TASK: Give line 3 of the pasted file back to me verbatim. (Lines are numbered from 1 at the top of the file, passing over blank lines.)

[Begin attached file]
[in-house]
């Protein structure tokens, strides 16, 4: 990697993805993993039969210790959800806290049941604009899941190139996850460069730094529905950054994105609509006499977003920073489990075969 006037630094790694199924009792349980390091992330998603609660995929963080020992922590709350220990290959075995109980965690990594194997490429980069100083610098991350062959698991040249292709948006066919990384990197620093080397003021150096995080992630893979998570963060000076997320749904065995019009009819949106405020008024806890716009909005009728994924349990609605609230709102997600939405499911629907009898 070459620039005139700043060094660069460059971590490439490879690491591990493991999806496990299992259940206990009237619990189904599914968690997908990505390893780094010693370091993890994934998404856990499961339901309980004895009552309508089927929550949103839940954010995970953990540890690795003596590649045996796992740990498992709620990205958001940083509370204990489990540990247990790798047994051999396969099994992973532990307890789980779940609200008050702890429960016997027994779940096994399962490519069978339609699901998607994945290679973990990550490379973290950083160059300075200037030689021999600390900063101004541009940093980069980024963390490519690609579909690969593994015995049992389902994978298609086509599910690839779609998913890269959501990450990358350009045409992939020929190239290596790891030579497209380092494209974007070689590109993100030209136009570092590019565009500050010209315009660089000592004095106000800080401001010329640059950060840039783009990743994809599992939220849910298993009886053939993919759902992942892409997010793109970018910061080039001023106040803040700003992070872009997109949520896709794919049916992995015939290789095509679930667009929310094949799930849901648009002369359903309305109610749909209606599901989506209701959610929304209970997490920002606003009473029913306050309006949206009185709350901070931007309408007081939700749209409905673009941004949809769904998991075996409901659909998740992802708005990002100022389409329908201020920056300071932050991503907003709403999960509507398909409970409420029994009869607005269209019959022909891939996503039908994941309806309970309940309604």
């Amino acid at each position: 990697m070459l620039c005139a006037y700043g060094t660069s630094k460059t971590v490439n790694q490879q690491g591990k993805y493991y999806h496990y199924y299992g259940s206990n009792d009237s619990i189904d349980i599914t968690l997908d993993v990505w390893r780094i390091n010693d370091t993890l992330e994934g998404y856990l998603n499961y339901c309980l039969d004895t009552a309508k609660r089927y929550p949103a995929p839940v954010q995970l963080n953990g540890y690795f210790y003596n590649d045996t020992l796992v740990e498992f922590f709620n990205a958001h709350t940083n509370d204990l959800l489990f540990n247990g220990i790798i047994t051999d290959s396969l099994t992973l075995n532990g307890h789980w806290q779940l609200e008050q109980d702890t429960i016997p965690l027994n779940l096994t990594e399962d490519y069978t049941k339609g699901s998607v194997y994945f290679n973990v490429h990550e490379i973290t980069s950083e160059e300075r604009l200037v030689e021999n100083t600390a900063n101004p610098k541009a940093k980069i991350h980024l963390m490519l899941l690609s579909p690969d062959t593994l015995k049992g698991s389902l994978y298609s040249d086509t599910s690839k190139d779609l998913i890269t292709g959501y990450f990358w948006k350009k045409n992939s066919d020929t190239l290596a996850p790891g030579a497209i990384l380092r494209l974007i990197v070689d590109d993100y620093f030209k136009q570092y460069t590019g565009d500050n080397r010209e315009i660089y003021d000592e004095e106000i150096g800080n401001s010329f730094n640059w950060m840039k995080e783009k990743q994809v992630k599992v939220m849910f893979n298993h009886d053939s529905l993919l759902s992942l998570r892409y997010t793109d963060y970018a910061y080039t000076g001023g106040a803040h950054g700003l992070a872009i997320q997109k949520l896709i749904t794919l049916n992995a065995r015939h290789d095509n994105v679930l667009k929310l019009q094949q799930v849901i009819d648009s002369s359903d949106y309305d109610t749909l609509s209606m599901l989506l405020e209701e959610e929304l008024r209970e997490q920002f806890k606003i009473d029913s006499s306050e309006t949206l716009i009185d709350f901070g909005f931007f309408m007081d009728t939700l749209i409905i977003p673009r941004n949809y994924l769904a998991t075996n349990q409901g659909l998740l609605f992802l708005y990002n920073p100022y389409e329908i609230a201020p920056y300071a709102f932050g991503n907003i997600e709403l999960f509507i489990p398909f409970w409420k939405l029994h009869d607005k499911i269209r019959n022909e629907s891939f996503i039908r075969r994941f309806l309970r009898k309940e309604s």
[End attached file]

């Amino acid at each position: 990697m070459l620039c005139a006037y700043g060094t660069s630094k460059t971590v490439n790694q490879q690491g591990k993805y493991y999806h496990y199924y299992g259940s206990n009792d009237s619990i189904d349980i599914t968690l997908d993993v990505w390893r780094i390091n010693d370091t993890l992330e994934g998404y856990l998603n499961y339901c309980l039969d004895t009552a309508k609660r089927y929550p949103a995929p839940v954010q995970l963080n953990g540890y690795f210790y003596n590649d045996t020992l796992v740990e498992f922590f709620n990205a958001h709350t940083n509370d204990l959800l489990f540990n247990g220990i790798i047994t051999d290959s396969l099994t992973l075995n532990g307890h789980w806290q779940l609200e008050q109980d702890t429960i016997p965690l027994n779940l096994t990594e399962d490519y069978t049941k339609g699901s998607v194997y994945f290679n973990v490429h990550e490379i973290t980069s950083e160059e300075r604009l200037v030689e021999n100083t600390a900063n101004p610098k541009a940093k980069i991350h980024l963390m490519l899941l690609s579909p690969d062959t593994l015995k049992g698991s389902l994978y298609s040249d086509t599910s690839k190139d779609l998913i890269t292709g959501y990450f990358w948006k350009k045409n992939s066919d020929t190239l290596a996850p790891g030579a497209i990384l380092r494209l974007i990197v070689d590109d993100y620093f030209k136009q570092y460069t590019g565009d500050n080397r010209e315009i660089y003021d000592e004095e106000i150096g800080n401001s010329f730094n640059w950060m840039k995080e783009k990743q994809v992630k599992v939220m849910f893979n298993h009886d053939s529905l993919l759902s992942l998570r892409y997010t793109d963060y970018a910061y080039t000076g001023g106040a803040h950054g700003l992070a872009i997320q997109k949520l896709i749904t794919l049916n992995a065995r015939h290789d095509n994105v679930l667009k929310l019009q094949q799930v849901i009819d648009s002369s359903d949106y309305d109610t749909l609509s209606m599901l989506l405020e209701e959610e929304l008024r209970e997490q920002f806890k606003i009473d029913s006499s306050e309006t949206l716009i009185d709350f901070g909005f931007f309408m007081d009728t939700l749209i409905i977003p673009r941004n949809y994924l769904a998991t075996n349990q409901g659909l998740l609605f992802l708005y990002n920073p100022y389409e329908i609230a201020p920056y300071a709102f932050g991503n907003i997600e709403l999960f509507i489990p398909f409970w409420k939405l029994h009869d607005k499911i269209r019959n022909e629907s891939f996503i039908r075969r994941f309806l309970r009898k309940e309604s």